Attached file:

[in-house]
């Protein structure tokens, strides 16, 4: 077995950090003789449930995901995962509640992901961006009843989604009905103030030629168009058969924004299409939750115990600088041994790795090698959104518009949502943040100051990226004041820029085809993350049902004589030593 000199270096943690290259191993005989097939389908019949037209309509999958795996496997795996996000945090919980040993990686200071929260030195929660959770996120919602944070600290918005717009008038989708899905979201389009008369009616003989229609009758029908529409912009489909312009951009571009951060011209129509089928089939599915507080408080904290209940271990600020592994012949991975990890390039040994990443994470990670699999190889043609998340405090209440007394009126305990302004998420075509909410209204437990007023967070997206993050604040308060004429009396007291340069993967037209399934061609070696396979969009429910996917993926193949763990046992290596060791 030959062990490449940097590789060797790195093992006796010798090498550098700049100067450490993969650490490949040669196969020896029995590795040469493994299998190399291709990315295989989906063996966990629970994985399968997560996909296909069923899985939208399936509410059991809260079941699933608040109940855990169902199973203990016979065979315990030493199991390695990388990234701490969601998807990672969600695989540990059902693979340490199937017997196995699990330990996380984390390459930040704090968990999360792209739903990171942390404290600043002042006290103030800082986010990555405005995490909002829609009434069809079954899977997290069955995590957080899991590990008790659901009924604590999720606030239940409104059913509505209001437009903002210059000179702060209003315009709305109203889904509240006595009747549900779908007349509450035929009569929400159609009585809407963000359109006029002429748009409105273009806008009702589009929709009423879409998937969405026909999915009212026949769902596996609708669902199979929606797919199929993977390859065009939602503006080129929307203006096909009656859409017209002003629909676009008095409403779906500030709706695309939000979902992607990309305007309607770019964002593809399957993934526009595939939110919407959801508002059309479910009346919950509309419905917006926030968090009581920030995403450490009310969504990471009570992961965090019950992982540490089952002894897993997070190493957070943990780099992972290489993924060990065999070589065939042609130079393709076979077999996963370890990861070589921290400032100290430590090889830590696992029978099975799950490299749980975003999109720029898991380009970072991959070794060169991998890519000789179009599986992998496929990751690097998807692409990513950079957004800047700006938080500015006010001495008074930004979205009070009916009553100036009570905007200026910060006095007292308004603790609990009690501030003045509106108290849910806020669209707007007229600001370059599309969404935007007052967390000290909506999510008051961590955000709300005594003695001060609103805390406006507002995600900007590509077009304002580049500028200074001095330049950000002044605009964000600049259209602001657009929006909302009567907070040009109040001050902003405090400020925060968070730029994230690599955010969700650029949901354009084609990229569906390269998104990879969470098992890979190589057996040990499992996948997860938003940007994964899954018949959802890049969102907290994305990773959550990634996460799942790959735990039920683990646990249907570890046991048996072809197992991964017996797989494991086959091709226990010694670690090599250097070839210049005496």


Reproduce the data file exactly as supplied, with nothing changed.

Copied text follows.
[in-house]
């Protein structure tokens, strides 16, 4: 077995950090003789449930995901995962509640992901961006009843989604009905103030030629168009058969924004299409939750115990600088041994790795090698959104518009949502943040100051990226004041820029085809993350049902004589030593 000199270096943690290259191993005989097939389908019949037209309509999958795996496997795996996000945090919980040993990686200071929260030195929660959770996120919602944070600290918005717009008038989708899905979201389009008369009616003989229609009758029908529409912009489909312009951009571009951060011209129509089928089939599915507080408080904290209940271990600020592994012949991975990890390039040994990443994470990670699999190889043609998340405090209440007394009126305990302004998420075509909410209204437990007023967070997206993050604040308060004429009396007291340069993967037209399934061609070696396979969009429910996917993926193949763990046992290596060791 030959062990490449940097590789060797790195093992006796010798090498550098700049100067450490993969650490490949040669196969020896029995590795040469493994299998190399291709990315295989989906063996966990629970994985399968997560996909296909069923899985939208399936509410059991809260079941699933608040109940855990169902199973203990016979065979315990030493199991390695990388990234701490969601998807990672969600695989540990059902693979340490199937017997196995699990330990996380984390390459930040704090968990999360792209739903990171942390404290600043002042006290103030800082986010990555405005995490909002829609009434069809079954899977997290069955995590957080899991590990008790659901009924604590999720606030239940409104059913509505209001437009903002210059000179702060209003315009709305109203889904509240006595009747549900779908007349509450035929009569929400159609009585809407963000359109006029002429748009409105273009806008009702589009929709009423879409998937969405026909999915009212026949769902596996609708669902199979929606797919199929993977390859065009939602503006080129929307203006096909009656859409017209002003629909676009008095409403779906500030709706695309939000979902992607990309305007309607770019964002593809399957993934526009595939939110919407959801508002059309479910009346919950509309419905917006926030968090009581920030995403450490009310969504990471009570992961965090019950992982540490089952002894897993997070190493957070943990780099992972290489993924060990065999070589065939042609130079393709076979077999996963370890990861070589921290400032100290430590090889830590696992029978099975799950490299749980975003999109720029898991380009970072991959070794060169991998890519000789179009599986992998496929990751690097998807692409990513950079957004800047700006938080500015006010001495008074930004979205009070009916009553100036009570905007200026910060006095007292308004603790609990009690501030003045509106108290849910806020669209707007007229600001370059599309969404935007007052967390000290909506999510008051961590955000709300005594003695001060609103805390406006507002995600900007590509077009304002580049500028200074001095330049950000002044605009964000600049259209602001657009929006909302009567907070040009109040001050902003405090400020925060968070730029994230690599955010969700650029949901354009084609990229569906390269998104990879969470098992890979190589057996040990499992996948997860938003940007994964899954018949959802890049969102907290994305990773959550990634996460799942790959735990039920683990646990249907570890046991048996072809197992991964017996797989494991086959091709226990010694670690090599250097070839210049005496």